10 thoughts on “Lord Demon

  1. Alazzar Alazzar says:

    In a word: depressing.

    This book was started by Roger Zelazny and finished by Jane Lindskold after his death. I've given the book 3 stars, but it started out as a solid 5. The premise was great. The character of Kai Wren, Lord Demon, was great.

    Then Zelazny had to go and die, and Lindskold took over.

    The worst part of it all is that I'm fairly certain I can pinpoint the exact moment at which Zelazny stopped writing and Lindskold started. (I'll mention it in a spoiler section below -- I don't want to give that info away to people who don't want to see it, because then they'll be looking for the change in voice.)

    Anyway, once Lindskold took over, the characters became a little . . . over-dramatic. Zelazny's protagonists are always cool and calm, even in the face of danger or sorrow--we get the idea that they may be feeling pain on the inside, but they try not to let it show, and that makes them all the more interesting. Just look at Corwin of Amber or Conrad Nomikos, to name a few.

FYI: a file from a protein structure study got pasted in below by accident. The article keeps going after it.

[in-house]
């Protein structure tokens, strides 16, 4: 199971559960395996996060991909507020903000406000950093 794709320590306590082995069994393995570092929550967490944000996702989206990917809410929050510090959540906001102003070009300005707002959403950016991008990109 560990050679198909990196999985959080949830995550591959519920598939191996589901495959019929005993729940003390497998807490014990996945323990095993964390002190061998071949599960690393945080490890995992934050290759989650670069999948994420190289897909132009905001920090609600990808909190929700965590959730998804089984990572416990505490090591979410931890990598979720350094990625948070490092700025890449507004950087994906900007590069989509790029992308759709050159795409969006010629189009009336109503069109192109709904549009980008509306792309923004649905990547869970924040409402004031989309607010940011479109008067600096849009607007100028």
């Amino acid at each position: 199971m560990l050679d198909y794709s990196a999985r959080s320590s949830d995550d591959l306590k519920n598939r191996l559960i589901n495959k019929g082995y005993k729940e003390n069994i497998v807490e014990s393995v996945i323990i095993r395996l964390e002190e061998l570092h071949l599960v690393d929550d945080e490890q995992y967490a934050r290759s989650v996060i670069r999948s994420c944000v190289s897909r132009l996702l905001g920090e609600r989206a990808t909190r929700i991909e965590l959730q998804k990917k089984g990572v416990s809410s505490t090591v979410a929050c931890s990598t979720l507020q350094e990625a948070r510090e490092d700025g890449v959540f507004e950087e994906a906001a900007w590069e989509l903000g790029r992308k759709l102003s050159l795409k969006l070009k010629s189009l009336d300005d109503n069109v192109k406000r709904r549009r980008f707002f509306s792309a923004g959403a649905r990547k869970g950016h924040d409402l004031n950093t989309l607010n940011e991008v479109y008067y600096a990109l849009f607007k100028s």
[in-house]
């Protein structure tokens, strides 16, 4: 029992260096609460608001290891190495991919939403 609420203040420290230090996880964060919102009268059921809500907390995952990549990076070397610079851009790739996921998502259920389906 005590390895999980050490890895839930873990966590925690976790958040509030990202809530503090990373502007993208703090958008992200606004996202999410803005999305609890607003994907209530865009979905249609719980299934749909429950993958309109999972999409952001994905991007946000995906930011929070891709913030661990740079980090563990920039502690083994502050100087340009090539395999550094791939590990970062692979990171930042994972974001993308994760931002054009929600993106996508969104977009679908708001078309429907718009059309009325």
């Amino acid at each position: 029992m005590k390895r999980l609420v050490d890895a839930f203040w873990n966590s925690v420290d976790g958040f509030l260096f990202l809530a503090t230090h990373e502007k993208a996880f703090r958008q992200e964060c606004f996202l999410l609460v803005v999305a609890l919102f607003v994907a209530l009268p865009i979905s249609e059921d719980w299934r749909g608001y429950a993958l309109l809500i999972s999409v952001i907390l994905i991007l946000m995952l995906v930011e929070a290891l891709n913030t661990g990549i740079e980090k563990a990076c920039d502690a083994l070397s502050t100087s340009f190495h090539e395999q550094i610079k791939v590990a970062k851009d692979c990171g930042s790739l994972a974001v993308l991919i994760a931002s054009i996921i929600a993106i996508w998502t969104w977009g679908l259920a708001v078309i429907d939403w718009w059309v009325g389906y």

Once Lindskold took over, everyone (not just Kai Wren) started being much more animated. She added lots of unnecessary adverbs to her dialogue tags (if one more person says something indignantly, I'm going to shoot myself). Now, one could argue that this was an intentional change based on the plot of the book, but it wouldn't explain why every character started acting differently at once (unless they were all under some magic spell that we don't know about). Li Piao, for example, had the feeling of a wise old man early on. He lost a lot of his mystique when he started saying things indignantly or with any other adverb (that's just the one that comes to mind because it was said so damn often; it's a strong word, so it's noticeable if overused).